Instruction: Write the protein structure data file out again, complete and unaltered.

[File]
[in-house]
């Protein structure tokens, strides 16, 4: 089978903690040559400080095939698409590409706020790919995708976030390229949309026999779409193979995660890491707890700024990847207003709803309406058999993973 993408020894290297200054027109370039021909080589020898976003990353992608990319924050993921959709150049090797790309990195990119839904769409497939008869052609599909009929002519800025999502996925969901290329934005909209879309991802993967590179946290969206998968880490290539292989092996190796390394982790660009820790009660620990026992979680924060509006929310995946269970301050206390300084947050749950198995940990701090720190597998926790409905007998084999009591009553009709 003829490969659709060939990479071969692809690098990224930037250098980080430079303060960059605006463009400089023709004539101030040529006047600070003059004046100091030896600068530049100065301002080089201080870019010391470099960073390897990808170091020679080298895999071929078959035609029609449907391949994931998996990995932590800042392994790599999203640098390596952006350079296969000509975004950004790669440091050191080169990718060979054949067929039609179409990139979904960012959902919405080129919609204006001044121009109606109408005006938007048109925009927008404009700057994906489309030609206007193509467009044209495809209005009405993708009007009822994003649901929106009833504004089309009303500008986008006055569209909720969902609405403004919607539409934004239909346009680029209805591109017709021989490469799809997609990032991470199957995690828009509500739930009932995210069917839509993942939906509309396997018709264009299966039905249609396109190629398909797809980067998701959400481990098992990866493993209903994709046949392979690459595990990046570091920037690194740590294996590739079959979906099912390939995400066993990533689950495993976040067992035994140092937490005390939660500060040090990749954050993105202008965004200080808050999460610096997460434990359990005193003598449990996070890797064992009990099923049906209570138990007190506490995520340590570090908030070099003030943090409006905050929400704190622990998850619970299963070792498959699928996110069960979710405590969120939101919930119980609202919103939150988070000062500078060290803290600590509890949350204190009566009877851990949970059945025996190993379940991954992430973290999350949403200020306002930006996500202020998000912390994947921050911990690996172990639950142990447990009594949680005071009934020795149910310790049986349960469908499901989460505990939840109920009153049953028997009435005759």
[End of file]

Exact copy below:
[in-house]
């Protein structure tokens, strides 16, 4: 089978903690040559400080095939698409590409706020790919995708976030390229949309026999779409193979995660890491707890700024990847207003709803309406058999993973 993408020894290297200054027109370039021909080589020898976003990353992608990319924050993921959709150049090797790309990195990119839904769409497939008869052609599909009929002519800025999502996925969901290329934005909209879309991802993967590179946290969206998968880490290539292989092996190796390394982790660009820790009660620990026992979680924060509006929310995946269970301050206390300084947050749950198995940990701090720190597998926790409905007998084999009591009553009709 003829490969659709060939990479071969692809690098990224930037250098980080430079303060960059605006463009400089023709004539101030040529006047600070003059004046100091030896600068530049100065301002080089201080870019010391470099960073390897990808170091020679080298895999071929078959035609029609449907391949994931998996990995932590800042392994790599999203640098390596952006350079296969000509975004950004790669440091050191080169990718060979054949067929039609179409990139979904960012959902919405080129919609204006001044121009109606109408005006938007048109925009927008404009700057994906489309030609206007193509467009044209495809209005009405993708009007009822994003649901929106009833504004089309009303500008986008006055569209909720969902609405403004919607539409934004239909346009680029209805591109017709021989490469799809997609990032991470199957995690828009509500739930009932995210069917839509993942939906509309396997018709264009299966039905249609396109190629398909797809980067998701959400481990098992990866493993209903994709046949392979690459595990990046570091920037690194740590294996590739079959979906099912390939995400066993990533689950495993976040067992035994140092937490005390939660500060040090990749954050993105202008965004200080808050999460610096997460434990359990005193003598449990996070890797064992009990099923049906209570138990007190506490995520340590570090908030070099003030943090409006905050929400704190622990998850619970299963070792498959699928996110069960979710405590969120939101919930119980609202919103939150988070000062500078060290803290600590509890949350204190009566009877851990949970059945025996190993379940991954992430973290999350949403200020306002930006996500202020998000912390994947921050911990690996172990639950142990447990009594949680005071009934020795149910310790049986349960469908499901989460505990939840109920009153049953028997009435005759």